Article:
“Te Heuheu describing the supposed supernatural powers of his wife in the discovery of long buried valuables and in other ways, said, in answer to questions, My wife, who was born at Wharekawa in the gulf of Hauraki district, belongs to the Waikato and Ngati-Maru tribes, and is also connected with the Ngati-Rahiri 2 and Te Ati-Awa tribes of Taranaki. She was kinswoman of Mahuta, the third Maori (so-called) king of Waikato, and it is through Mahuta that she became gifted with her present powers of matakite (second sight). A week before Mahuta died he gave to her a very precious and sacred jadeite pendant, made of the kawakawa variety of that stone, worked in the form of a whakakai, or ear-drop, with a curved end, the ornament known as a kapeu. It is an unusually long ear-drop, about eight inches in length, and it is worn sometimes on a cord about the neck. This whakakai is very ancient, and was worn by Potatau Te Wherowhero, the first Maori (so-called) king, and at his death was similarly worn by Tawhiao and the latter’s son Mahuta, and by contact with these sacred persons of ariki rank it became exceedingly tapu. When Potatau was made king by the Maori tribes more than sixty years ago, not only did political power pass to him from all the tribes of the confederation, but the great chiefs, such as Te Heuheu Iwikau and others, transferred to him, or endowed him with their sacred măna, or the powers and gifts of the tohunga-Maori. 3 All this cumulative măna, rested with Potatau Te Wherowhero, who thenceforth was the most potent of sacred chiefs in the Island. In his ear he wore this holy greenstone, and by virtue of this control he became a store of wonderful măna.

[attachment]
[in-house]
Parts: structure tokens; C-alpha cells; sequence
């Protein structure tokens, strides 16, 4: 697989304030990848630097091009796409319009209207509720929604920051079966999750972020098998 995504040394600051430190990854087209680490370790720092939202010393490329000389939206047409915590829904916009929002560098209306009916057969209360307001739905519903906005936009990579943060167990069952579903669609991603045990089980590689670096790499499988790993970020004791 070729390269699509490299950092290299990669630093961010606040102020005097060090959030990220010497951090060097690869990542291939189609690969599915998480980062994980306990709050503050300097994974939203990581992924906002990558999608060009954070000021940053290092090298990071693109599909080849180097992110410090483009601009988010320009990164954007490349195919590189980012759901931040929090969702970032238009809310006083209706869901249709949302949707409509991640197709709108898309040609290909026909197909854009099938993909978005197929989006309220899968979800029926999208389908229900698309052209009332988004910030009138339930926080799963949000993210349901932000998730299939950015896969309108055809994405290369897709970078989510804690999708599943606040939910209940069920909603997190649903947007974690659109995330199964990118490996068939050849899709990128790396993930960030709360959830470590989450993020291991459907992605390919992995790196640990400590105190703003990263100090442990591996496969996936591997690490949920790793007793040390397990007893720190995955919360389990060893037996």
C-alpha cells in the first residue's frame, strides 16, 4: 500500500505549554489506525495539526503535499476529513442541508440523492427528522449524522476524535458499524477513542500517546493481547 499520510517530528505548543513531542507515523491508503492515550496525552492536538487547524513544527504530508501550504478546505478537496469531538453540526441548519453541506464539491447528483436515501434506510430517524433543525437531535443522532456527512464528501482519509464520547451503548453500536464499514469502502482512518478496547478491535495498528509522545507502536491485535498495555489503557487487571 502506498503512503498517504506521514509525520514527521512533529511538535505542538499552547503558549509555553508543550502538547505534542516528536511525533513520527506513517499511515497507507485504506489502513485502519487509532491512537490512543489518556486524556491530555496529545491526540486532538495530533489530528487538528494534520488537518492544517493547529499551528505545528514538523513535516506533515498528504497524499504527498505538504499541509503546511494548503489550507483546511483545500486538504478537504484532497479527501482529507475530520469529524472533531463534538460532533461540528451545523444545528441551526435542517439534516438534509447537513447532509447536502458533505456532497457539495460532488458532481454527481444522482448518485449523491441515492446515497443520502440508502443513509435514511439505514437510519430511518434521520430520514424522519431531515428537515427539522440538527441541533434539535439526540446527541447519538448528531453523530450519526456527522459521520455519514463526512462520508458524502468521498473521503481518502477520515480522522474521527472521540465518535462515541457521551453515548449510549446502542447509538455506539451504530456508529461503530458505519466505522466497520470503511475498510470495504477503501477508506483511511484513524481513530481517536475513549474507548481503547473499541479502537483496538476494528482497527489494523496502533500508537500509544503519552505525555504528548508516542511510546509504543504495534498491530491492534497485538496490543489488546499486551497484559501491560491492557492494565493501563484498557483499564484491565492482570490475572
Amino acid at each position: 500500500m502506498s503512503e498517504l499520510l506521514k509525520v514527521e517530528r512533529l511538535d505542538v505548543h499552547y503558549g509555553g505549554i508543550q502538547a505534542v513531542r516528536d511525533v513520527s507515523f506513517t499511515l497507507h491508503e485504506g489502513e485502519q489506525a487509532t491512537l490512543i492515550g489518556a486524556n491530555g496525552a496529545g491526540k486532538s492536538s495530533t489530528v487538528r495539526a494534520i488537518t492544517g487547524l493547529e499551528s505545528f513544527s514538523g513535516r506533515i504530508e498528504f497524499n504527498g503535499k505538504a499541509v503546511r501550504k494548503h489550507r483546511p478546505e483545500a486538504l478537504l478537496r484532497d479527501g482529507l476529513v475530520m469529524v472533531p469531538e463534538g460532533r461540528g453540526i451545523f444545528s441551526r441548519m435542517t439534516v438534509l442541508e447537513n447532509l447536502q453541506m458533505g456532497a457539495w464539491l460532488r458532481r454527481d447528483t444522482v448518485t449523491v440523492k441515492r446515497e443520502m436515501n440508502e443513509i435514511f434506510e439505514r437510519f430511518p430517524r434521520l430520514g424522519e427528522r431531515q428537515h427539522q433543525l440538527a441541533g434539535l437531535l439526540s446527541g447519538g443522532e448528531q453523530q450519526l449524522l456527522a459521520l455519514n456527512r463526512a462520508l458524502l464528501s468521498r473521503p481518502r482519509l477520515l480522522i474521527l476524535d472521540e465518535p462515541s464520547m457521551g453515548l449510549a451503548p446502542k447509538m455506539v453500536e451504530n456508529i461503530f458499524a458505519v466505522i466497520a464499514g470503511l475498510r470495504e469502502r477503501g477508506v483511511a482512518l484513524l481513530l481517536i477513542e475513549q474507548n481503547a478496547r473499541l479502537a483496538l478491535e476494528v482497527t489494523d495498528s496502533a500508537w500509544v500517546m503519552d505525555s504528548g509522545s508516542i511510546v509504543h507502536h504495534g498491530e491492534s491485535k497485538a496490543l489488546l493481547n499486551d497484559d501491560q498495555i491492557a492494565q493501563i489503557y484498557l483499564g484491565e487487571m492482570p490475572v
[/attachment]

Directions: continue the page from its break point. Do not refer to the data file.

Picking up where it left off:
-“When Mahuta, knowing he would shortly die, bestowed this kapeu upon Takurangi, he bade her wear it constantly about her neck and await the tohu, or sign, which would announce to her the sacred powers embodied in the stone. In due course these strange powers manifested themselves in various ways. Ever since Mahuta’s death his spiritual powers have had their abiding-place in Takurangi. See note No. 2.“Not long ago, while we were living at Lyall Bay, Wellington, some persons came to consult Takurangi about the mysterious illness of a child, which (as it appeared afterwards) had been afflicted through eating plums from a tree which grew on a tapu place in the Ohau district.”
Te Heuheu here described the steps taken for driving out the mysterious sickness; the result was the healing of the child. Certain articles into which the tapu had been driven by virtue of Takurangi’s powers, were taken to the beach at Lyall Bay and cast into the sea; one was a copper coin representing the waka 4 into which the baneful tapu had passed. When the waka was thrown into the salt sea, the wise-woman repeated these words:—
Ki nga rire o te moana-nui-a-Kiva,
E te pouriuri, e te potangotango,
Oti atu! oti atu koutou ki reira.
To the deeps of the great ocean of Kiva,
To the uttermost gloom, the uttermost darkness,
There to be ended and vanish completely.